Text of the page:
By Kim Soo-yeon
SEOUL, April 8 (Yonhap) -- Some candidates running in the April 15 parliamentary elections have been running eye-catching campaigns without having close contact with voters, in a bid to maintain social distancing and boost morale amid the coronavirus pandemic.
The COVID-19 outbreak has changed conventional methods of campaigning due to concerns that reaching out to voters could increase the risk of infection.
Instead of shaking hands with voters, politicians are using fist bumps at election rallies. But quarantine authorities advised against such gestures Tuesday, calling on candidates to exchange nods with voters for their safety.
Against this backdrop, some candidates have mobilized eye-catching campaigns, such as with the use of digital technology, a Korean A-frame carrier and an online challenge to eat lemons.
Rep. An Min-suk of the ruling Democratic Party (DP) who is running in Osan, south of Seoul, tapped into augmented reality (AR) technology for his promotional leaflets.
With the mobile application An Min-suk Osan AR, voters can use their phone cameras to digitally highlight election pledges by the four-term lawmaker on the promotional booklets.
The main opposition United Future Party has launched AR mobile services that enable voters to meet the party's character Oreun Sori Family digitally. Oreun Sori has the dual meaning of "right sounds" and "the voices of right-leaning people."
The AR technology allows the 3D animated character Oreun Sori Family to appear on photos and videos taken by users, who can then share these with others.
To attract voters' attention, Kim Yong-jin, former vice finance minister and a DP candidate, chose to use white "hanbok," Korean traditional attire, and an A-frame carrier, which was used to carry things on one's back here in the late 19th and early 20th century.
"Based on the experience of handling 500 trillion won (US$409 billion) in government budget, I am communicating with Icheon citizens with the meaning of filling their storeroom," Kim, who is running in the city, 52 kilometers southeast of Seoul, wrote on Facebook.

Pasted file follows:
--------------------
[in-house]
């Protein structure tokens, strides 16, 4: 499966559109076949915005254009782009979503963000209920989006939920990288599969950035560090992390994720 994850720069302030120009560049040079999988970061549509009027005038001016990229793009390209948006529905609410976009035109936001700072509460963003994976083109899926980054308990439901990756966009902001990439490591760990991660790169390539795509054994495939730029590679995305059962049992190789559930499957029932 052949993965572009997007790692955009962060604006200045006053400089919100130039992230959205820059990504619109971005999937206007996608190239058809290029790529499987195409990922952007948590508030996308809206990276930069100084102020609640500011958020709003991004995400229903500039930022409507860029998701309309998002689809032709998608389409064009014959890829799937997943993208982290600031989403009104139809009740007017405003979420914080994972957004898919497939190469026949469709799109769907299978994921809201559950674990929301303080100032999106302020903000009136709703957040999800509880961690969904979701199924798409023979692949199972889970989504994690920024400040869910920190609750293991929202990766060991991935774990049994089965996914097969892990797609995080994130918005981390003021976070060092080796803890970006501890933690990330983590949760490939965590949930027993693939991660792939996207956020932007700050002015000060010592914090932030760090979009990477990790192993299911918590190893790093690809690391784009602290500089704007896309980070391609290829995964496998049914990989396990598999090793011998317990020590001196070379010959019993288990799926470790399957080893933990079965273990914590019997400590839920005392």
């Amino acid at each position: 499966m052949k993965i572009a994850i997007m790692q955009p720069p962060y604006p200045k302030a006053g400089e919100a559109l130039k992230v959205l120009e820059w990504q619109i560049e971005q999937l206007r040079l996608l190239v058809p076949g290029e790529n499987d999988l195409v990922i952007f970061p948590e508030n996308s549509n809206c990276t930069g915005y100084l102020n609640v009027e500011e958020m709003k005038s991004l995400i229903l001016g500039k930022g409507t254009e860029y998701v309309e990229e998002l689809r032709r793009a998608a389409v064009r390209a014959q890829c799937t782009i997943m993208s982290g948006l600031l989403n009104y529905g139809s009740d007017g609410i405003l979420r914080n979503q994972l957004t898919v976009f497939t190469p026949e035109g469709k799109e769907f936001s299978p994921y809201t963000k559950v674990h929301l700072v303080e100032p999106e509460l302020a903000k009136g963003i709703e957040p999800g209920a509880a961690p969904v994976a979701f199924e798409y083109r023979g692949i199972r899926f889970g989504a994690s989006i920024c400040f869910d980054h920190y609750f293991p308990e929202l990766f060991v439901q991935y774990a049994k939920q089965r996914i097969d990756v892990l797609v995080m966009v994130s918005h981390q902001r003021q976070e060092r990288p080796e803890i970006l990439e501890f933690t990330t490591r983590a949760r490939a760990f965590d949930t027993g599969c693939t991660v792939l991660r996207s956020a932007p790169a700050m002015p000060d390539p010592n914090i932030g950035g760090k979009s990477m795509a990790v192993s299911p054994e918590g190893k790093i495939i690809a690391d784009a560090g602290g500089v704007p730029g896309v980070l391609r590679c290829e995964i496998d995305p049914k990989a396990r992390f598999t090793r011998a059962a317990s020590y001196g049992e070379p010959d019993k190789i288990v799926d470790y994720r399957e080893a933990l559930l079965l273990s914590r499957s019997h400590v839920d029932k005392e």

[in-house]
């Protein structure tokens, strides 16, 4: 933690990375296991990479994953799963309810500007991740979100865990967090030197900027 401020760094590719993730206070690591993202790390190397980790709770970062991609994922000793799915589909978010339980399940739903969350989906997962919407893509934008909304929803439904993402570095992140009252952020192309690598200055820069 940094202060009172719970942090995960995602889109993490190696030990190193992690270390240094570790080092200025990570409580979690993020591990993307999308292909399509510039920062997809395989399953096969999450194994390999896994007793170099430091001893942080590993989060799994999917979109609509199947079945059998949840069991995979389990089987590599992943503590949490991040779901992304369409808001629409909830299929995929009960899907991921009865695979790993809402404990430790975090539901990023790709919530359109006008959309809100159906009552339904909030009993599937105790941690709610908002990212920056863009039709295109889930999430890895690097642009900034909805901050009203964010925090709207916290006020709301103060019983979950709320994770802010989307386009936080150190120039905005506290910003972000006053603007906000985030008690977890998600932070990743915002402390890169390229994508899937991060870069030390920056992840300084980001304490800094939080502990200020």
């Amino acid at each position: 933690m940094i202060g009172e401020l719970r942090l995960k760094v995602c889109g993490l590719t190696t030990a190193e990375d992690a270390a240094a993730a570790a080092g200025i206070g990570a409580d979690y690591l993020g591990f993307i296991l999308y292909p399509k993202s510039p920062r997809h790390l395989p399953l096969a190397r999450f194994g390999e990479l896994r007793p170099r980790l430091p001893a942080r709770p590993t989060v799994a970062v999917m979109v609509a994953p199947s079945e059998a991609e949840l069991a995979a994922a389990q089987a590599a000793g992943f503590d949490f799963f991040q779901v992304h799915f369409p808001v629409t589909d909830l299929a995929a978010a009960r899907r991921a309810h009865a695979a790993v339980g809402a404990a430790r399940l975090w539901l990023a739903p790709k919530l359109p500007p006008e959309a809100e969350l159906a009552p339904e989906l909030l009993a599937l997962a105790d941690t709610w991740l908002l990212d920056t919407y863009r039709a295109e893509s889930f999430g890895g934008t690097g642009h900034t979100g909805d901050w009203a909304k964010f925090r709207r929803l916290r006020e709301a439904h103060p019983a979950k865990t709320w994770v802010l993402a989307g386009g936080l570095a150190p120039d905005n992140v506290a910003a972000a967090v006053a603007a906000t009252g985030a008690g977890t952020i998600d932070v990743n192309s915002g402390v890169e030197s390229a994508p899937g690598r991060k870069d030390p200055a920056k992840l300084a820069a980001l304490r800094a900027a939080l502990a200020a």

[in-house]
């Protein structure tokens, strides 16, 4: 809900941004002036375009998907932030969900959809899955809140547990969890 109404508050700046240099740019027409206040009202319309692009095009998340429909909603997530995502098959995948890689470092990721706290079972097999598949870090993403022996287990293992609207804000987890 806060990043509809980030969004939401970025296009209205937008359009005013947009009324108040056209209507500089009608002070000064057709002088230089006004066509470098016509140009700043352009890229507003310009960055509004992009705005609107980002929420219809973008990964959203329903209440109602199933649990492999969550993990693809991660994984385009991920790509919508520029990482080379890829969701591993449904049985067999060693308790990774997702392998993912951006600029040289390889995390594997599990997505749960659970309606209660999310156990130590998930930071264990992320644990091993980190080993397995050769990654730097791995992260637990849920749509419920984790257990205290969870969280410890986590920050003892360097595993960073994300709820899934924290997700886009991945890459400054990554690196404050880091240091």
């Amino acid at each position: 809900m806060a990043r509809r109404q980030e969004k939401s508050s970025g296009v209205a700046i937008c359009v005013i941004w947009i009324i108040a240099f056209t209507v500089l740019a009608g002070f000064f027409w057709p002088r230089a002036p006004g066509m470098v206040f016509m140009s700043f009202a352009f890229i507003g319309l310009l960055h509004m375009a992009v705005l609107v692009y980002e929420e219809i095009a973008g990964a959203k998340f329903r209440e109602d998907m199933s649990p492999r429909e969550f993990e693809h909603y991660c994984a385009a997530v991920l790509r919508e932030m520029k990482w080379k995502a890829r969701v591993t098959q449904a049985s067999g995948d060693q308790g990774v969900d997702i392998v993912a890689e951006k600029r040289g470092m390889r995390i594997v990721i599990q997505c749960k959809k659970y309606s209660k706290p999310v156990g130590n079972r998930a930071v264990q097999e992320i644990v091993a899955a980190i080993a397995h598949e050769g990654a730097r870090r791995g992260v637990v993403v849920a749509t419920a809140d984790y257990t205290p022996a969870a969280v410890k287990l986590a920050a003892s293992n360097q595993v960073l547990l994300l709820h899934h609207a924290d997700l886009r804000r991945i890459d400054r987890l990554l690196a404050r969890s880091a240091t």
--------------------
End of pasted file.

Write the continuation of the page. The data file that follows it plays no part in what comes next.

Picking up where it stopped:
Moon Seok-gyun, an independent candidate running in Uijeongbu, north of Seoul, participated in a lemon-eating challenge and nominated his father, National Assembly Speaker Moon Hee-sang, as the next challenger.
In South Korea, social media challenges to overcome the coronavirus blues have gone viral, such as making dalgona coffee and eating lemons. Making dalgona coffee, a milk-based drink topped with coffee, involves whipping by hand a mixture of instant coffee, sugar and hot water more than 400 times.
Moon has stirred public uproar over his attempt to run in the elections by "inheriting" the district where his father was elected. He initially said he would not run in the polls but later defected from the DP to run as an independent candidate.
"I nominated as the next challenger my father, who did not help me do politics but rather stood in my way due to a row over the 'father chance,'" Moon said on his YouTube channel.
Meanwhile, several candidates have rolled out nationwide campaigns covering large areas either on foot or on bicycles.
Former presidential candidate Ahn Cheol-soo of the minor People's Party embarked on a 400-kilometer running campaign on April 1 to appeal to voters. He began in the southwestern city of Yeosu and run 30 km per day, heading to Seoul and the adjacent metropolitan areas.
He recently finished two weeks of self-isolation after doing medical volunteer work for 15 days in the hardest-hit southeastern city of Daegu in March. Ahn has a doctor's medical license.
Desert explorer Nam Young-ho and blind pianist Kim Ye-ji of the Future Korea Party launched campaigns on a two-person bike in the southeastern port city of Busan on Monday. Kim's guide dog joined the six-day journey.
Under the slogan of delivering hope, they will return to the National Assembly in Seoul after traveling to South Gyeongsang Province, North Jeolla Province, Gangwon Province and Gyeonggi Province.